The Welsh Government is to bring in its promised local tax rules for holiday lets to address the problem of unaffordable housing.
Self-catering accommodation in hotspots such as Tenby (pictured) currently pays rates rather than council tax when available to let for at least 140 days, and '�actually' let for at least 70 days.
From next April, these thresholds will increase to being available to let for at least 252 days and '�actually' let for at least 182 days in any 12-month period, to prove that they are being let regularly and making a substantial contribution to the local economy.
The government has also announced that the maximum level at which local authorities can set council tax premiums on second homes and long-term empty properties will be increased to 300%, also effective from April next year.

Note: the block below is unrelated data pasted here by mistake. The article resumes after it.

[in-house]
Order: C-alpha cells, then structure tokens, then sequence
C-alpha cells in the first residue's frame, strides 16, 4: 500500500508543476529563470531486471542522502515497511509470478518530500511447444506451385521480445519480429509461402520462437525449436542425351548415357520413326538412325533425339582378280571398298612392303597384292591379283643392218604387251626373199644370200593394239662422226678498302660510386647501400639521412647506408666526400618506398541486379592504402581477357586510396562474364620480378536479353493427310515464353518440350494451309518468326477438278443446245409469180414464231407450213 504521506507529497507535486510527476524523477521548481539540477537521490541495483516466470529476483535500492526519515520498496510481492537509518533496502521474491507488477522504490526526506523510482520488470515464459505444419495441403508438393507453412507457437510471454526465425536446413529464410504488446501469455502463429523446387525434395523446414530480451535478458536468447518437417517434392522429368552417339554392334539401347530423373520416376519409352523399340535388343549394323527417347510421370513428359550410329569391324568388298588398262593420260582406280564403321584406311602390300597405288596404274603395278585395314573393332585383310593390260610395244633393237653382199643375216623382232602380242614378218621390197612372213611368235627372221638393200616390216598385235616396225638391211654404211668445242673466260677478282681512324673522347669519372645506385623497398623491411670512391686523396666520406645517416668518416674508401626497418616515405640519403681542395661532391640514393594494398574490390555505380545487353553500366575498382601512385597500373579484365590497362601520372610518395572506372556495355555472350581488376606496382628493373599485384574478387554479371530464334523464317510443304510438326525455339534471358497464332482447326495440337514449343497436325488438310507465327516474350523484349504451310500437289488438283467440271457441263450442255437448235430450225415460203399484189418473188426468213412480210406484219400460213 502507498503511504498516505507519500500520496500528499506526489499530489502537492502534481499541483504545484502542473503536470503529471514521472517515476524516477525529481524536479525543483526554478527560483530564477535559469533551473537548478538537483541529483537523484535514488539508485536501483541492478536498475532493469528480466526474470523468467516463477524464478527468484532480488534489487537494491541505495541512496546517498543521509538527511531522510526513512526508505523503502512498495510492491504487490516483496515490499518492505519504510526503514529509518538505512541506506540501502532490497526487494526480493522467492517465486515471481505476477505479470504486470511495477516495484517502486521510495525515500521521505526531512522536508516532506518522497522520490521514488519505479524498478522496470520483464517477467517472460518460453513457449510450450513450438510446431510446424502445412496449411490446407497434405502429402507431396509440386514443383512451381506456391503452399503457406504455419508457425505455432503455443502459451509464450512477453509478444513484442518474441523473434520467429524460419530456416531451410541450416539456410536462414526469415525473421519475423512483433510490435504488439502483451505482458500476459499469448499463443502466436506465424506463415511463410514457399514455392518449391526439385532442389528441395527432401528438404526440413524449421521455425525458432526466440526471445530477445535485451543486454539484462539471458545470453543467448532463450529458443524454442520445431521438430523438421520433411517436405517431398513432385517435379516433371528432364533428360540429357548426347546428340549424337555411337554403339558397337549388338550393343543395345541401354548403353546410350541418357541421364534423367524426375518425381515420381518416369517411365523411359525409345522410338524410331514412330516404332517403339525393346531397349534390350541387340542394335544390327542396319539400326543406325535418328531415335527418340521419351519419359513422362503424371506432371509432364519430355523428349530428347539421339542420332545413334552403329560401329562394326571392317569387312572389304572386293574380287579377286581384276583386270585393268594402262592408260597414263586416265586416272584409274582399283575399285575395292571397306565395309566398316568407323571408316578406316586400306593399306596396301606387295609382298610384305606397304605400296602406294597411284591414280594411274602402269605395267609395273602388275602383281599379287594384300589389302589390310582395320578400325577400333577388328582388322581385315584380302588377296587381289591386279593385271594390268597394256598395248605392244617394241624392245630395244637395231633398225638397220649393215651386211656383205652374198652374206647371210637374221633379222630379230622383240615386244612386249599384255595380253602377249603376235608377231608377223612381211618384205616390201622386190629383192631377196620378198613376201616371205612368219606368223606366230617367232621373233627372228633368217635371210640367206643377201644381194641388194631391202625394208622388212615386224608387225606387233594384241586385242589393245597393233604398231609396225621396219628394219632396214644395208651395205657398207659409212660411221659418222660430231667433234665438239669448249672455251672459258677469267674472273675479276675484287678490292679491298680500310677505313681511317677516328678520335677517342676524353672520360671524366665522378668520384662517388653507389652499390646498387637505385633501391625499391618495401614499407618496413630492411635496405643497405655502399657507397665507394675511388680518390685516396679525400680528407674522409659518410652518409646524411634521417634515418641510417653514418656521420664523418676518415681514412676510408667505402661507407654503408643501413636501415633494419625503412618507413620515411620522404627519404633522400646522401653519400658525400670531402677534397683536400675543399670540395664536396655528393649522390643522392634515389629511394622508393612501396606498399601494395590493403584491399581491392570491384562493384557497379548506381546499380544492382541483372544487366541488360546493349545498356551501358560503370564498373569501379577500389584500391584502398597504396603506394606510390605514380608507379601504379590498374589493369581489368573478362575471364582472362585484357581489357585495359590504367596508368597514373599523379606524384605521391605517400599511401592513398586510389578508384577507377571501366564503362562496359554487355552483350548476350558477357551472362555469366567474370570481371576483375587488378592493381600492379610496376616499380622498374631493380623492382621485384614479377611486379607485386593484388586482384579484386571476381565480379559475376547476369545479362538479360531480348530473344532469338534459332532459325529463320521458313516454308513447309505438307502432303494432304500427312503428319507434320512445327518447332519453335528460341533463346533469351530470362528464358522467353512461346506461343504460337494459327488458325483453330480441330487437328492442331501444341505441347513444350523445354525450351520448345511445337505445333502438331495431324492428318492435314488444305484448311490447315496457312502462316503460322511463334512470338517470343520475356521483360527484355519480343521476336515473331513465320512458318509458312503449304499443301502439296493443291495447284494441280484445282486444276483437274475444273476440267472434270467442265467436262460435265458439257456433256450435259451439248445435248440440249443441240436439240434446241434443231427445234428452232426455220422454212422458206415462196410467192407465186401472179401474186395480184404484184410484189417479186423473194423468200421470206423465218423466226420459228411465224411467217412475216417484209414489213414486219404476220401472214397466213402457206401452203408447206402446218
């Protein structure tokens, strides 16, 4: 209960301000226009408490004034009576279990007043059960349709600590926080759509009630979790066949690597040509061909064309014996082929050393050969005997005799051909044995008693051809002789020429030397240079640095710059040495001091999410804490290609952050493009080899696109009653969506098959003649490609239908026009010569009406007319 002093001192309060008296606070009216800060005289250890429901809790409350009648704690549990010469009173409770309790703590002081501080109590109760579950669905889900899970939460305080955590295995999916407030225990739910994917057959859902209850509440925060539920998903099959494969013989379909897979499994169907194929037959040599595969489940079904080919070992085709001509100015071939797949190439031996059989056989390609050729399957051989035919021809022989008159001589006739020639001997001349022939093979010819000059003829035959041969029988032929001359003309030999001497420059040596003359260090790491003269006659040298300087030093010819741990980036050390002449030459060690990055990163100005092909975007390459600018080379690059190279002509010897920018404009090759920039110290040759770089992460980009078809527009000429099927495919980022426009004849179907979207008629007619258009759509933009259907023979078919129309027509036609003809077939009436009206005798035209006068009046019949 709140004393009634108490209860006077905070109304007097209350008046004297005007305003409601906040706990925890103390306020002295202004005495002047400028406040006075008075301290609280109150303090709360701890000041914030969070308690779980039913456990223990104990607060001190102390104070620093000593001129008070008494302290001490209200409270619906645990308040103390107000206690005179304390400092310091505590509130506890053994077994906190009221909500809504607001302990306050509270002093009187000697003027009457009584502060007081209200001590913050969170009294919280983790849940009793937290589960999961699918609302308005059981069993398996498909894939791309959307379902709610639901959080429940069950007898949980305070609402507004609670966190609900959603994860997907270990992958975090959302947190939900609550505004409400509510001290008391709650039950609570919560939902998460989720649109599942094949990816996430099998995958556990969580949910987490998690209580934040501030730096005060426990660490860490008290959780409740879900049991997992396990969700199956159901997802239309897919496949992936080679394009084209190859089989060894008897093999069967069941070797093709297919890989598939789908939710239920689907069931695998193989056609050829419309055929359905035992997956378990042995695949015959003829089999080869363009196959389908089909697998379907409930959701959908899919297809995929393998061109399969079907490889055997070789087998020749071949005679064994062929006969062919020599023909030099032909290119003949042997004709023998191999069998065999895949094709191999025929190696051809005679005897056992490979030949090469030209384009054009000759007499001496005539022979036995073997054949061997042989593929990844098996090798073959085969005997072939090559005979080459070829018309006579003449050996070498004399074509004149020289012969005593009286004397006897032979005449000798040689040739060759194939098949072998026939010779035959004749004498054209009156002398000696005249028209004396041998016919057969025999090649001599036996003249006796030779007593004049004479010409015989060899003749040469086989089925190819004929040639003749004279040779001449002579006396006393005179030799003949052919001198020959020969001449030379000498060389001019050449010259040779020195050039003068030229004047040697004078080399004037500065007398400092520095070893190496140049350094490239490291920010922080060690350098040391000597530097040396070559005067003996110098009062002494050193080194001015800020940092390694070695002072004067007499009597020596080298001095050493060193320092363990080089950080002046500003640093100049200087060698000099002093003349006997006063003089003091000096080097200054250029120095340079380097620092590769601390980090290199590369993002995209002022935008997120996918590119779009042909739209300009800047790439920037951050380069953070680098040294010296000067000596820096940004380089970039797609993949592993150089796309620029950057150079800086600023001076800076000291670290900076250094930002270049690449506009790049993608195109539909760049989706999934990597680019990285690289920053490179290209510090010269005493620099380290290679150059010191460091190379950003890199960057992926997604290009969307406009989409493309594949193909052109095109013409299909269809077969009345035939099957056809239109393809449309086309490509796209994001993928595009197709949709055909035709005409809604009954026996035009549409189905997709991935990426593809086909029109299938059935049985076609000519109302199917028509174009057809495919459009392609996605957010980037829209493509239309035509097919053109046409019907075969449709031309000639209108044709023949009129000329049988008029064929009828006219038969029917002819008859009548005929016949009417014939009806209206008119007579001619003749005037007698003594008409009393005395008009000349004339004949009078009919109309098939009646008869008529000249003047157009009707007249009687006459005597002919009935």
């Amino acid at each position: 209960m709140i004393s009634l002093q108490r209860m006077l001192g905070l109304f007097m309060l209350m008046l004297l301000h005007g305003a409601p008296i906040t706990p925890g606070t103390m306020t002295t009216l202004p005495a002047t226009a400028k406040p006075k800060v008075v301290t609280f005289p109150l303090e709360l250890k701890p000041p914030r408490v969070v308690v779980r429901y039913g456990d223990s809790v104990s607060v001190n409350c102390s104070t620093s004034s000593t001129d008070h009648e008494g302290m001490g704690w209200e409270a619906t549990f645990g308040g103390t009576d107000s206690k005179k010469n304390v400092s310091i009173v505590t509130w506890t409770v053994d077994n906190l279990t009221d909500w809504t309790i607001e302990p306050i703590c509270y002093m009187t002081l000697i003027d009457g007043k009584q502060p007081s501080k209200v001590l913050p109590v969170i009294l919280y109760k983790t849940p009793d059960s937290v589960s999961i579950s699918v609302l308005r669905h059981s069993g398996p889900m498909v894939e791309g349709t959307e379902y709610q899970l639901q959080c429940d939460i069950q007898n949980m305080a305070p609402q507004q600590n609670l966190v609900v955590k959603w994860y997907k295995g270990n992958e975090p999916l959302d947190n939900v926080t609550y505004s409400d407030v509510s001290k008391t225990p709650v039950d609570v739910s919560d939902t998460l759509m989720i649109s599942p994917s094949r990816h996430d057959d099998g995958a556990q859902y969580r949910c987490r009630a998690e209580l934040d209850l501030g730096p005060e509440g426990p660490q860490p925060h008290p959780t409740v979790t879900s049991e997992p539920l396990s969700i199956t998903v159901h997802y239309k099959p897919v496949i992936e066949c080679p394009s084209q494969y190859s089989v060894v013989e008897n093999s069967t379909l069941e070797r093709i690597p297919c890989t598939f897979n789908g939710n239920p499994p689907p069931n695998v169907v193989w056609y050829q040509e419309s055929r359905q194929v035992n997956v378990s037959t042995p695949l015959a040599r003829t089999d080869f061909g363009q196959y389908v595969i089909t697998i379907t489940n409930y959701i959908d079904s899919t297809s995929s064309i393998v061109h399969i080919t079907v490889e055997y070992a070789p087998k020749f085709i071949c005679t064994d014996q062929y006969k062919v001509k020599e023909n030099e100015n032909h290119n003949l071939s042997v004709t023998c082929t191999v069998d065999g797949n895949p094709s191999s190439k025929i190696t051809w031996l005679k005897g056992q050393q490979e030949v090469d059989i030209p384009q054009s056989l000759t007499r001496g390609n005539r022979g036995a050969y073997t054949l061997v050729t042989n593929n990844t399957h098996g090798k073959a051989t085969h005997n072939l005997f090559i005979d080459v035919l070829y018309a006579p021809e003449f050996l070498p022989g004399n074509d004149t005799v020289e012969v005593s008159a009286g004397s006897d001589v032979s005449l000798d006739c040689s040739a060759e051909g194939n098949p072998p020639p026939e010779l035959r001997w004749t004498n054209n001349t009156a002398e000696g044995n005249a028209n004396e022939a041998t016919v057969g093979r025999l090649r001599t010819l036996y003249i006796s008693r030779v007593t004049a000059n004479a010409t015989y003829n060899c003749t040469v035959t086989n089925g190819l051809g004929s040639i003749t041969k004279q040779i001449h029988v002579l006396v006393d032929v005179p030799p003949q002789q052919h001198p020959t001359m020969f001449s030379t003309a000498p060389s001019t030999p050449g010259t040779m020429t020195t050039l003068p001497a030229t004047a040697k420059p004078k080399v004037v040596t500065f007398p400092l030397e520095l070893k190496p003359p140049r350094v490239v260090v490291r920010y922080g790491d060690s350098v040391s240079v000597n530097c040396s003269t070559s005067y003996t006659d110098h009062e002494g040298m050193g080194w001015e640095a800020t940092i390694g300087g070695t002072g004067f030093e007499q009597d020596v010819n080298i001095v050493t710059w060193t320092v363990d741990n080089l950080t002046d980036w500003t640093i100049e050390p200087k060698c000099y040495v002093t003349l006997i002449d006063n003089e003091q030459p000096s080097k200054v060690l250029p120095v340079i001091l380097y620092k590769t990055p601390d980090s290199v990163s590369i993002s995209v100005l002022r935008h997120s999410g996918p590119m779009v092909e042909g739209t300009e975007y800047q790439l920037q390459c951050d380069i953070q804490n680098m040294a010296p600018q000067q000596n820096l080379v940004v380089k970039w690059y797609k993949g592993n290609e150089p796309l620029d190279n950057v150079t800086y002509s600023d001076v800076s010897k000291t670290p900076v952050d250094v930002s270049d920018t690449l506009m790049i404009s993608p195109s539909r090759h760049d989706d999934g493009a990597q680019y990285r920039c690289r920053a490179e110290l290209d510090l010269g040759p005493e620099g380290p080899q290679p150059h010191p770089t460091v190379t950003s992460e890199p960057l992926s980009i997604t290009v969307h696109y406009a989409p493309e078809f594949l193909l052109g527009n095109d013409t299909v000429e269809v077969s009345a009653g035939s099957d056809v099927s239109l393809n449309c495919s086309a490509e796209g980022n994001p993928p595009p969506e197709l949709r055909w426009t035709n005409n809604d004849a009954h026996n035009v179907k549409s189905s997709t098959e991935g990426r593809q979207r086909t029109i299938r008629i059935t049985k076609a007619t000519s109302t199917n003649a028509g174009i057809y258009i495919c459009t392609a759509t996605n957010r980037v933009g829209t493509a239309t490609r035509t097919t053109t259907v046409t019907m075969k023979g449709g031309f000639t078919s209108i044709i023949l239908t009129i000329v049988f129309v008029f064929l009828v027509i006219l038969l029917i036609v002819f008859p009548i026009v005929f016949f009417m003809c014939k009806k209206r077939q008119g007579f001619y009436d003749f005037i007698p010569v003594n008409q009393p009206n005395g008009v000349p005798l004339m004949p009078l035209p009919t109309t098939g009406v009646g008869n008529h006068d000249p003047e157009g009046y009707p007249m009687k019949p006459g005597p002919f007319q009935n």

Sian Gwenllian, the designed Member of the Senedd on the policy who represents Plaid Cymru (pictured) says these changes will make a difference, enabling councils to respond to their local circumstances, and will start to close the loophole in the current law.
'It's a first, but important, step on a journey towards a new housing system that ensures that people have the right to live in their community,'� she adds.
Gwenllian says that it is committed to introducing a package of measures to tackle the injustices in the housing market. 'Second homes are a symptom of a wider problem - a market that treats property, not as a home, but as a way of making a profit.
By working across the parties in the Senedd, we will introduce more measures, as soon as we can, to make house prices and rents genuinely affordable for people.'�